So, I was perched on a stool at the far right end of the bar in my favorite watering hole—the Toad In the Hole Pub—and I was enjoying a pleasant bout of chit-chat with a young woman named Gallea, whom I had met no more than 10 minutes earlier.
Engaging, energetic, touchy-feely in a non-offensive manner and with expressive, devil-may-care eyes that spoke to mischief, she was a delight as we discussed, among other things, the merits of country music, our initial focus being Hank Williams and Hank Jr. We agreed that, legend be darned, neither of us was particularly fond of either Luke the Drifter or his boy Bocephus.
“Not impressed,” Gallea said, dabbing at her short-cropped blonde hair.
“Now you take Emmylou Harris,” I said. “I love Emmylou Harris. Her voice is so soft and sweet. Sings like an angel.”
“She doesn’t seem to get older, either,” Drew the barman offered.
“Oh, she’s still a babe,” I agreed. “She’s as pretty as her voice.”
“You’re pretty, too,” said Gallea, changing the course of the conversation and arresting my attention on a fresh level. “You know who you look like? Janet Stewart.”
Drew the barman nodded in agreement.
“Who’s Janet Stewart?” I asked them.
“She’s that news girl on CBC here in Winnipeg,” Gallea advised me. “She’s really pretty and you look just like her.”
“I don’t live here, so I’ve never heard of her and I’ve never seen her.”
Drew the barman did a finger tap dance on the keypad of his smart phone and Googled images of Janet Stewart.
“Here she is,” he said, brandishing a color photo (unairbrushed, I’m sure) of the local news anchor/reporter. “This is your lookalike.”
“Wow,” I gushed, peering at the pic. “If I was about 20 years younger, I’d say I could be her older sister. She’s very attractive. I’m very flattered.”
I’m not convinced Ms. Janet Stewart would be quite as embracing of the lookalike notion, but it was a high point for me because it isn’t every day that a 65-year-old granny is compared favorably to such a striking, lovely young lass. And, by the time Gallea took her leave, I was feeling properly pleased.
Then my friend Beverley walked in. Suddenly, pretty gave way to ugly.
Understand something here. Every girl has ugly days. No exceptions. Jennifer Lopez, Winona Ryder, Rihanna, Priyanka Chopra…they all have ugly days. Liz Taylor, Grace Kelly, Audrey Hepburn…they had ’em.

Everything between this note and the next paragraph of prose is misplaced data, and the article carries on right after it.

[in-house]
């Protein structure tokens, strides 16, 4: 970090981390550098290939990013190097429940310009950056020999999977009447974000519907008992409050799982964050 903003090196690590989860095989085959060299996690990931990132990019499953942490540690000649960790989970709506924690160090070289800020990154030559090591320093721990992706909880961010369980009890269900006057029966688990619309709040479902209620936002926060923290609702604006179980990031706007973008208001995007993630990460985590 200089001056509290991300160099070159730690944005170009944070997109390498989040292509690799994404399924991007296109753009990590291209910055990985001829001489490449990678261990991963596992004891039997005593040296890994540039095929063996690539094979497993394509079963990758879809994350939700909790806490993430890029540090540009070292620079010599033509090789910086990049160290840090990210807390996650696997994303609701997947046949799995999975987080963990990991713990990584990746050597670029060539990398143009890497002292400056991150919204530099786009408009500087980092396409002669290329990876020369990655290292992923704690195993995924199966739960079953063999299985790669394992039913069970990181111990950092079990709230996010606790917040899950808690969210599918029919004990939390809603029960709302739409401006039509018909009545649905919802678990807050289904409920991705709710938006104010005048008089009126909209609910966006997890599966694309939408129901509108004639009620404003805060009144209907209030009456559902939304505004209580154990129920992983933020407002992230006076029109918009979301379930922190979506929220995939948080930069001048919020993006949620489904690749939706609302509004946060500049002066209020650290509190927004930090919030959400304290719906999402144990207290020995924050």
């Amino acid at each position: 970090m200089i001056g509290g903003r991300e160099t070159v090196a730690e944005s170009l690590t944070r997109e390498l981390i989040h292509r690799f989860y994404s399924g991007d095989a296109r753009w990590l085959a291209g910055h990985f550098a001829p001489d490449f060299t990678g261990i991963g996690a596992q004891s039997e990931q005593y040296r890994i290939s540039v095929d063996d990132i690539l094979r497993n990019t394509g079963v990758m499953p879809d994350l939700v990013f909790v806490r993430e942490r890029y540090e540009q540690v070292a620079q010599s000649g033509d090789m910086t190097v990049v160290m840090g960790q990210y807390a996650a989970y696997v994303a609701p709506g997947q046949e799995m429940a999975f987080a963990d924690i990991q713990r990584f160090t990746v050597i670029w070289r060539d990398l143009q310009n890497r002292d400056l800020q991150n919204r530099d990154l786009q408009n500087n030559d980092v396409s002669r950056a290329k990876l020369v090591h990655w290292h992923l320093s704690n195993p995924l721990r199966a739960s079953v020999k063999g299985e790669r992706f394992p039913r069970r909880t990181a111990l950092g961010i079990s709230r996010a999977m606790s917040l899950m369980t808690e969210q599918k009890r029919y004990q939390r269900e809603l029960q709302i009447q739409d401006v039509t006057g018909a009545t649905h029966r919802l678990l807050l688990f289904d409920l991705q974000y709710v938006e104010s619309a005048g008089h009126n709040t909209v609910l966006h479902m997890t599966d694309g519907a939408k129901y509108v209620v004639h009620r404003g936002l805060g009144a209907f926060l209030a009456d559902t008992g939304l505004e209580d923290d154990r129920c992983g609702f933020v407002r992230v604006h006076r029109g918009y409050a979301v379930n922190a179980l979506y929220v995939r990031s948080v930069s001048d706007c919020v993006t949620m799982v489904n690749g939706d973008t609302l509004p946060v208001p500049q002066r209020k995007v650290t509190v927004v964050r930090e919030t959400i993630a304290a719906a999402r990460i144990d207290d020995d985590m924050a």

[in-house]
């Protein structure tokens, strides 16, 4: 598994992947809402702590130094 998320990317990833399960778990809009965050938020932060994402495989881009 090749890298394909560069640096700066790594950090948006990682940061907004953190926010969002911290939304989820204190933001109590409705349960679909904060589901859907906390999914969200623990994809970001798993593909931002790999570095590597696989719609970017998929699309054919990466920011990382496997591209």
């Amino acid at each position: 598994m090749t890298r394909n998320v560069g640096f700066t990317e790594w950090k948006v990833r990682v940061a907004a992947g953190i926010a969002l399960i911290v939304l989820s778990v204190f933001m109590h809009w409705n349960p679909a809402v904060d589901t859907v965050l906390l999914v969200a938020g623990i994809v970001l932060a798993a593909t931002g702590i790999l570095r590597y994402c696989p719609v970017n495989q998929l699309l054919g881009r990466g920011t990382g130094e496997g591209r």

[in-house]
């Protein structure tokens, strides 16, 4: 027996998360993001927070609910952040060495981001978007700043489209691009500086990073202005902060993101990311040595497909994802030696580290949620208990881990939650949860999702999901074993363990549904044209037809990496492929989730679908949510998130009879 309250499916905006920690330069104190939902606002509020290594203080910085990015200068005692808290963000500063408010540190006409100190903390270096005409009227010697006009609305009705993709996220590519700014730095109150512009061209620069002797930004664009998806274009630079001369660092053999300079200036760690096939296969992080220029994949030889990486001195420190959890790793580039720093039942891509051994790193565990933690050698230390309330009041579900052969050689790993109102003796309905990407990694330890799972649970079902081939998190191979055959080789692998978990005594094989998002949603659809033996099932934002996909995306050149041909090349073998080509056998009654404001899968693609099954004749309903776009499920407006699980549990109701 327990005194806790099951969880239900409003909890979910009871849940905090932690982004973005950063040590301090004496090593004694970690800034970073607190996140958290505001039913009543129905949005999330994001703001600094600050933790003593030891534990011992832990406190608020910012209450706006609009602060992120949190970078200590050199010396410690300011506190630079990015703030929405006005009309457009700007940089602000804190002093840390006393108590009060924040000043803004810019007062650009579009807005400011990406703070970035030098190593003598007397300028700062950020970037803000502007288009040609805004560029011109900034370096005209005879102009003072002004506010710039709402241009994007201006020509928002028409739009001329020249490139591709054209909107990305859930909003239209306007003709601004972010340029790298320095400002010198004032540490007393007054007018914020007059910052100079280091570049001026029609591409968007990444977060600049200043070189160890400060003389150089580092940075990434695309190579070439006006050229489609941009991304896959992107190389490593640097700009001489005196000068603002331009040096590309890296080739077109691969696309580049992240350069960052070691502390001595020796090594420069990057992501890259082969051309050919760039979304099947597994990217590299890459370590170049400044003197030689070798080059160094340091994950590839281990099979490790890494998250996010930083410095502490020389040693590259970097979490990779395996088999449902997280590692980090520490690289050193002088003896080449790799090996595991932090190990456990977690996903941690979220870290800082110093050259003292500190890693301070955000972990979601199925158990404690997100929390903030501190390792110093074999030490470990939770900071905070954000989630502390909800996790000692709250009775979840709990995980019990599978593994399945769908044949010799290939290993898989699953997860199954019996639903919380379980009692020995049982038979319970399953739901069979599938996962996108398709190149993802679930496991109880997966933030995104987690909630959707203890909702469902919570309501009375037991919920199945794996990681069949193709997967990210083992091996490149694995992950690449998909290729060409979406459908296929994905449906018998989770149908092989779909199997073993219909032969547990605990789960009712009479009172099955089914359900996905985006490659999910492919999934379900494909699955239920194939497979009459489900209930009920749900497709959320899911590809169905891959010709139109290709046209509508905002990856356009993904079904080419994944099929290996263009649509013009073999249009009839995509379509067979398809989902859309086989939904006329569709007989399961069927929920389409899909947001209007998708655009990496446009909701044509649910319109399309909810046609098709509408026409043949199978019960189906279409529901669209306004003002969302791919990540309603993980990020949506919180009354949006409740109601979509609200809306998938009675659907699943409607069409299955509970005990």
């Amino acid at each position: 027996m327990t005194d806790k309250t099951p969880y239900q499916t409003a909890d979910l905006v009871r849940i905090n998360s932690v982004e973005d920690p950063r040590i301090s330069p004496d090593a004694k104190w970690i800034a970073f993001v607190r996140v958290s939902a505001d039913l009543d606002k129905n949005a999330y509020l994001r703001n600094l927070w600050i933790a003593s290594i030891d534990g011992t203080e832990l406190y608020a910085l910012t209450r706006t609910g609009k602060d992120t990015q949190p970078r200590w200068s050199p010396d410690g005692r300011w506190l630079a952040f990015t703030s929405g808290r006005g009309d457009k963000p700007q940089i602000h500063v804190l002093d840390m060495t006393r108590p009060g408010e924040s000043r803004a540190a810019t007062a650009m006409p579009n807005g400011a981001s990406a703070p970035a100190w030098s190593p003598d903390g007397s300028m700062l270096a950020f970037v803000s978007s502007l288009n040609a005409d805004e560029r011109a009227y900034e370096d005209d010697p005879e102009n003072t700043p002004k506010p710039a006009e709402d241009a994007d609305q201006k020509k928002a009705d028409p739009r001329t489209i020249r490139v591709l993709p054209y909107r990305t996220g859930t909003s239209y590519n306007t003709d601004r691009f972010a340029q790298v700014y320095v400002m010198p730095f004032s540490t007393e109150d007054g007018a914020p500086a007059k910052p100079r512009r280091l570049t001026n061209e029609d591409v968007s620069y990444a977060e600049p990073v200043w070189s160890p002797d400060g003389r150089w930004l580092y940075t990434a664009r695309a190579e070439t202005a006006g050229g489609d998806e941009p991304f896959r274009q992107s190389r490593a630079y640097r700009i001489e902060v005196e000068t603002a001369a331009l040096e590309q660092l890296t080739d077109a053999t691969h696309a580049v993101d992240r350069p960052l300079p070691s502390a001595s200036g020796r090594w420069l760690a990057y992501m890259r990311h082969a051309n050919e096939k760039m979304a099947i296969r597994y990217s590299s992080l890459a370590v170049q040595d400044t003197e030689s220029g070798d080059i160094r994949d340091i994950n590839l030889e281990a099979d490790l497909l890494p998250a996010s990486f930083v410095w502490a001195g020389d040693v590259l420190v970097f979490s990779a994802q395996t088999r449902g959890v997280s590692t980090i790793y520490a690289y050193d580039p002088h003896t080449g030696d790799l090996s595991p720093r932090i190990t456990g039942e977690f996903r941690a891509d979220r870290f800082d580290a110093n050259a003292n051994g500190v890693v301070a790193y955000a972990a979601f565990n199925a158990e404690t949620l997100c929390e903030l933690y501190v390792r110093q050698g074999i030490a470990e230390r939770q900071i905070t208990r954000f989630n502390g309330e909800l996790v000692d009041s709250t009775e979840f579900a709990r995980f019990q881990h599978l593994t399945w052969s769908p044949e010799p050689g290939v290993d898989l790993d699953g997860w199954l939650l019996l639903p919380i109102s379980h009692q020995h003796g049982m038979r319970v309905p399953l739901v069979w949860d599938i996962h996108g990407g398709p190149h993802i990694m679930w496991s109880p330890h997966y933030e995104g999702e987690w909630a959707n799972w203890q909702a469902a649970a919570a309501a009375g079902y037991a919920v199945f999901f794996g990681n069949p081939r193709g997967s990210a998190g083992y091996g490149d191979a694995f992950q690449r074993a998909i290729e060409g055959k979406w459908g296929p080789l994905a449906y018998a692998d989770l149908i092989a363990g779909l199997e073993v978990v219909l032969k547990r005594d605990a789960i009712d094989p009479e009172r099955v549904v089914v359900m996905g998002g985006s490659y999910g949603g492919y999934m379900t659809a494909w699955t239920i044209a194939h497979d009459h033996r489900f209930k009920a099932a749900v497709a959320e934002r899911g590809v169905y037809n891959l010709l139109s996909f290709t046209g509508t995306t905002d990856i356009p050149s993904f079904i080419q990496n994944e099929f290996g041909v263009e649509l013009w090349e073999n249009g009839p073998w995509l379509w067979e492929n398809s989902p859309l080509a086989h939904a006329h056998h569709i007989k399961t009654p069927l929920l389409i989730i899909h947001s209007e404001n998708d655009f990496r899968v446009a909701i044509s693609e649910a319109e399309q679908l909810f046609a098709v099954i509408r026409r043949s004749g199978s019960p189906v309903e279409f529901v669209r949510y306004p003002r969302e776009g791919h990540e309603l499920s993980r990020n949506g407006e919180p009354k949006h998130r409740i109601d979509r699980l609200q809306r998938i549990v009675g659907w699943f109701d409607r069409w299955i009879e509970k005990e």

Ugly days are not fun. You’re convinced the hair looks like an unruly bird’s nest. The makeup goes on like goop applied by a blind, one-armed chimp. You have nothing to wear, the outfit you eventually settle on makes you look 20 pounds heavier, and you’re certain you’re about as elegant and graceful as a peg-legged pirate who left his crutch back on the vessel. This is all most stressful.
Needlessly so, I might add.
I mean, really. Why such angst over the proper shade of lipstick, nail polish or highlights in your bird’s nest? Guys don’t hyperventilate over a bad-hair day, do they? Why should girls?
Well, because Coco Chanel told us so, that’s why.
“I don’t understand how a woman can leave the house without fixing herself up a little, if only out of politeness,” the fashion diva once said. “And then, you never know, maybe that’s the day she has a date with destiny. And it’s best to be as pretty as possible for destiny.”
Coco was good at spewing that sort of stuff.
Anyway, I wasn’t having an ugly day until Beverley entered the room. She’s gorgeous, with smooth, almond-colored skin, enticing eyes and a regal carriage. She is as exotic as the big cats that roam the Serengeti. You don’t know ugly until you’ve sat beside Beverley in a bar with a group of men lurking nearby. Men like British Billy.
Beverley and I were giggling about various things and British Billy was gawking. At her, not me. He was a bit of an odd-looking duck, our Billy, with a wacky, Rod Stewart-like thatch of greased, blonde hair, earrings, a ratty Coors Light T-shirt and a ratty pair of trousers and shoes to match.
“He looks rather interesting,” Beverley said with a cheeky grin.
“You think?” I replied, at the same time thinking, “Don’t worry, Bev, he’ll be over here soon enough.”
“Good day, ladies,” British Billy said upon stepping forward. “I’m Billy.”
He took Beverley’s right hand in his and looked at her with lust in every fibre of his being. He then took my right hand and continued to look at Beverley with lust in every fibre of his being.
So, I went from feeling pretty to feeling pretty ugly faster than you can say “Coco Chanel is a prissy missy.”
It reminded me of the night I was sitting in a crowded room with my friend Derese, whereupon a fellow visited our table and chatted us up for a time. Once he realized his was a futile pursuit, he turned to seek other prey, but not without first passing closing comment.
“Nice tits,” he said to Derese, adorned in a dark blue top that made it abundantly clear that her breasts were ample.
He then looked at me, adorned in a frilly, flowery top that made it abundantly clear that my breasts were less than ample.
“Nice mind,” he said.
I took that as a huge compliment…then went to La Senza the very next day and bought the most uplifting push-up bra I could find.